While many environmental activists have stated several facts related to the changing weather, pollution and critically endangered animals over the years, the impact of deforestation and illegal wildlife trade on tropical biodiversity is still underestimated. Now, a new study showed that if these issues are not taken under control by the concerned authorities then it could cause the extinction of some South-east Asian bird species by the end of this century.
A group of researchers have recently discovered that hunting or poaching in Sundaland, which includes Borneo, Sumatra as well as Java and the residence of 308 forest-dependent bird species, has caused much higher population loss of the forest habitats in that region than when accounted for separately.
Scientists from the National University of Singapore (NUS) and University of Sheffield have stated that 77 out of those 308 bird species, including Melodious Bulbul, Javan Leafbird and Silvery Pigeon, are now trapped to become pets, food or products.
The research paper, which was published in the Nature Communications journal. While the International Union for Conservation of Nature (IUCN) tracks the different threats to wildlife, the researchers stated that these issues are interconnected and the combined impact could be more dangerous than what is estimated till now.
The study showed that from 2000 and 2015 almost nine out of 10 bird species had experienced an average habitat loss of 16 percent due to deforestation. Those 77 bird species have experienced a mean population decline of 37 percent.
In terms of the decline in population, while the combined impact of deforestation and exploitation is estimated to be 23.9 percent for all those 308 species, the percentage is 51.9 for the 77 commercially valuable species.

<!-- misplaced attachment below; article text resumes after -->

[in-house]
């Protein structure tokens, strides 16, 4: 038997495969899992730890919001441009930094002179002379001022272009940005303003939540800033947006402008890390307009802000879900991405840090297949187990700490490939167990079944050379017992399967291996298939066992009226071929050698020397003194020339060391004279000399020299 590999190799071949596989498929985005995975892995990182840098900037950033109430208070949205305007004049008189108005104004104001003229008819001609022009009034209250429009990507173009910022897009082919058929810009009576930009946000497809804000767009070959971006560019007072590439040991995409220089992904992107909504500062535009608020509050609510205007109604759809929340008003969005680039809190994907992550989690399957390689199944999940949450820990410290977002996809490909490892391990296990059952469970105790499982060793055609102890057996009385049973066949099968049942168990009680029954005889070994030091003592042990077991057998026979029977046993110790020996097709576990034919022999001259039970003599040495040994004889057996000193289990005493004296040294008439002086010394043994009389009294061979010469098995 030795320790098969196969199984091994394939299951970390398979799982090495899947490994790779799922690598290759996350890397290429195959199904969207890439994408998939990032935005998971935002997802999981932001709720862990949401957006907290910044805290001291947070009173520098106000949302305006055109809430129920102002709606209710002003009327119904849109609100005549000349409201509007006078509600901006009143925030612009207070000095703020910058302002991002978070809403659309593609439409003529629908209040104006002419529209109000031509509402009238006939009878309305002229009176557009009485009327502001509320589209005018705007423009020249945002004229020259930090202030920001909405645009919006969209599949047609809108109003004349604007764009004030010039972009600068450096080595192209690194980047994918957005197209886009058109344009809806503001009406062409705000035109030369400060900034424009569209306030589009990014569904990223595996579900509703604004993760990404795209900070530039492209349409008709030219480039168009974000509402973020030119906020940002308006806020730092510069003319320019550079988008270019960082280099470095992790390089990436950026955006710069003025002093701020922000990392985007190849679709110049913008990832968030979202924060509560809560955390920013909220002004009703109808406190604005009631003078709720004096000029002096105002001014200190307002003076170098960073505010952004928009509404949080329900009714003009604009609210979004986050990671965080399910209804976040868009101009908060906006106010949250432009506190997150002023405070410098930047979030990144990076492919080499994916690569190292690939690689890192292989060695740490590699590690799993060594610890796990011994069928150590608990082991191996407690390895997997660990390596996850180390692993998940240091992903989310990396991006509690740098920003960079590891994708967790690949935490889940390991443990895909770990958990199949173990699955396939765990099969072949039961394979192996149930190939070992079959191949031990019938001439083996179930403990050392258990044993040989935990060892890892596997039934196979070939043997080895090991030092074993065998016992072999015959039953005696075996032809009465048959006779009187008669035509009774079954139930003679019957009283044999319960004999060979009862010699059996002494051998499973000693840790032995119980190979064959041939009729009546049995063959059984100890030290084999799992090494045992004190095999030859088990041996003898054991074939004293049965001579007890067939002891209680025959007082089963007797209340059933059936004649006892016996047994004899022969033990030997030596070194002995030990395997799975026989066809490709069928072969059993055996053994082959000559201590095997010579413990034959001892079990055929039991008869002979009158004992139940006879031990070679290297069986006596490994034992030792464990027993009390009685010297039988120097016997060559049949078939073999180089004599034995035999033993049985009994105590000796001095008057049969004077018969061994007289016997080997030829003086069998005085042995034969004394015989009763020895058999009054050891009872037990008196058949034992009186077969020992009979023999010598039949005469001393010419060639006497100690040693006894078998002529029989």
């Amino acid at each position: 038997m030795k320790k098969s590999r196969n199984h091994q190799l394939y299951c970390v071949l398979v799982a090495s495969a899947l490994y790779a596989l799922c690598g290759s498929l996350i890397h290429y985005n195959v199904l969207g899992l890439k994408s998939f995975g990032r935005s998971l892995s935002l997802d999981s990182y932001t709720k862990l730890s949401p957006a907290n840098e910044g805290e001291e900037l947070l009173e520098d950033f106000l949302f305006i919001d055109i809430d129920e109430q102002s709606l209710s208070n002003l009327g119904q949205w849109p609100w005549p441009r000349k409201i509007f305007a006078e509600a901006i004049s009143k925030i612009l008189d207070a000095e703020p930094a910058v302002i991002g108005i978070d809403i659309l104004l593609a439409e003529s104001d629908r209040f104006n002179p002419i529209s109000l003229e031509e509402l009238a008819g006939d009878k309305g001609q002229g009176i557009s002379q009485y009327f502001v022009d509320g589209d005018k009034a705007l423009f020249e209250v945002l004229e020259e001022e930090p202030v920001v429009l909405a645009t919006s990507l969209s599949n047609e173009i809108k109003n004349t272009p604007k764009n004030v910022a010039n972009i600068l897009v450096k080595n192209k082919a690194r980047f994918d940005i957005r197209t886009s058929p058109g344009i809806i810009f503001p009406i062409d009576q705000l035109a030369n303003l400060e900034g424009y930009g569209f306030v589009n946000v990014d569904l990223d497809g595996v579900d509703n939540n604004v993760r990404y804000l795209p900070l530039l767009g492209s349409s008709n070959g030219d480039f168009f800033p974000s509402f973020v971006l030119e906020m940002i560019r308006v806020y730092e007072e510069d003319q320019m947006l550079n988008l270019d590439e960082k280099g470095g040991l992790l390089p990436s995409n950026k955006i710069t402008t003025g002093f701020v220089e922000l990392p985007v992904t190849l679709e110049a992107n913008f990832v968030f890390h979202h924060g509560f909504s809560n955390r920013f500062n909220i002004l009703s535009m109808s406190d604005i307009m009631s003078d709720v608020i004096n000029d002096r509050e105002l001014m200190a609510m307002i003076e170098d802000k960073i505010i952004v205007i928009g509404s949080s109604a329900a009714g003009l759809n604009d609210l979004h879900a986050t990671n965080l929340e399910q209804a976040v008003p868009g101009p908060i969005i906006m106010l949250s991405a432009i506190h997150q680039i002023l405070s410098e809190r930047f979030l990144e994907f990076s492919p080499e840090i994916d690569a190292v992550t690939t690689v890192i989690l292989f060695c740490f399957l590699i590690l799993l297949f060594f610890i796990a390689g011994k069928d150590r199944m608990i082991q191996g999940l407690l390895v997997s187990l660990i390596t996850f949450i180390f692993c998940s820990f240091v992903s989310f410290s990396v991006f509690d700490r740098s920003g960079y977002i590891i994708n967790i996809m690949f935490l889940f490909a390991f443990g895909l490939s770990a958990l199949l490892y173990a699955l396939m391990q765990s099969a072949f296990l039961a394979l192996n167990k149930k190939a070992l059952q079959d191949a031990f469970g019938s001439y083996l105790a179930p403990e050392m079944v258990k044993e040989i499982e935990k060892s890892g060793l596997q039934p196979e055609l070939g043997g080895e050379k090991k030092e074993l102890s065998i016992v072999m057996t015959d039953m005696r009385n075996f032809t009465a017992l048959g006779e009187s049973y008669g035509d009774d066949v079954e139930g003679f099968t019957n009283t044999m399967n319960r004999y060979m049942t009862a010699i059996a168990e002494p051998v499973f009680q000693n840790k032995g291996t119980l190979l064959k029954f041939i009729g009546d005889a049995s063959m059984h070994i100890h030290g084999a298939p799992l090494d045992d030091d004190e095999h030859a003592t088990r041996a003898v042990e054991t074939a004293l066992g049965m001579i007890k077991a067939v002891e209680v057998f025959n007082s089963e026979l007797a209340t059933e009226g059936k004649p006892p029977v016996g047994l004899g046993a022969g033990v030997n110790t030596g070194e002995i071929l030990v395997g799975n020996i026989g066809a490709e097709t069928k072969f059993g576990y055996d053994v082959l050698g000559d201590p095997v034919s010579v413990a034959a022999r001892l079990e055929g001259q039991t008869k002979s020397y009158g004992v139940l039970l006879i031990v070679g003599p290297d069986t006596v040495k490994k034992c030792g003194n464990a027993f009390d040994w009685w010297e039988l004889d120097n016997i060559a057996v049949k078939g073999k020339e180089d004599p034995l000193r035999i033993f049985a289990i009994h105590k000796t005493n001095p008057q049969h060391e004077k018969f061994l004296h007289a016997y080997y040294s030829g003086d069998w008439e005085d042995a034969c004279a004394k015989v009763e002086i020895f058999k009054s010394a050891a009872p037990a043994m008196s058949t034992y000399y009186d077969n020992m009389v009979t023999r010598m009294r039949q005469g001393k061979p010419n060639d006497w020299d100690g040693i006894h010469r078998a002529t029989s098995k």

The IUCN has listed 27 bird species as critically endangered, endangered or vulnerable, the study researchers suggested that the numbers should 51 now. They also added that 50 to 90 South-east bird species whom they examined including Ruby-throated Bulbul and White-crowned Hornbill might get extinct by 2100.
William Symes, the lead author of the study and a PhD graduate from NUS said that the recent extinctions such as "the passenger pigeon and the dodo present common traits like the simultaneous combination of habitat loss and active hunting. This fatal combination of ingredients is present for dozens of unique bird species in Sundaland."
In addition, Dr David Edwards from the department of animal and plant sciences at the University of Sheffield said that urgent policies should be introduced to restrict the deforestation process and cage-bird trade needs to be slow down, otherwise many species will be lost soon.
"Failing to account for these combined threats can lead to a major underestimation of threats in the IUCN Red List assessments," Dr Edwards stated.
Roman Carrasco, an assistance professor at NUS's department of biological sciences said that this assessment can be applied to other tropical forests, who are facing similar issues outside South-east Asia. He also added that it is possible to limit the extinction of bird species, but for that coordinated efforts are needed to restrain the commercial exploitation as well as the deforestation process.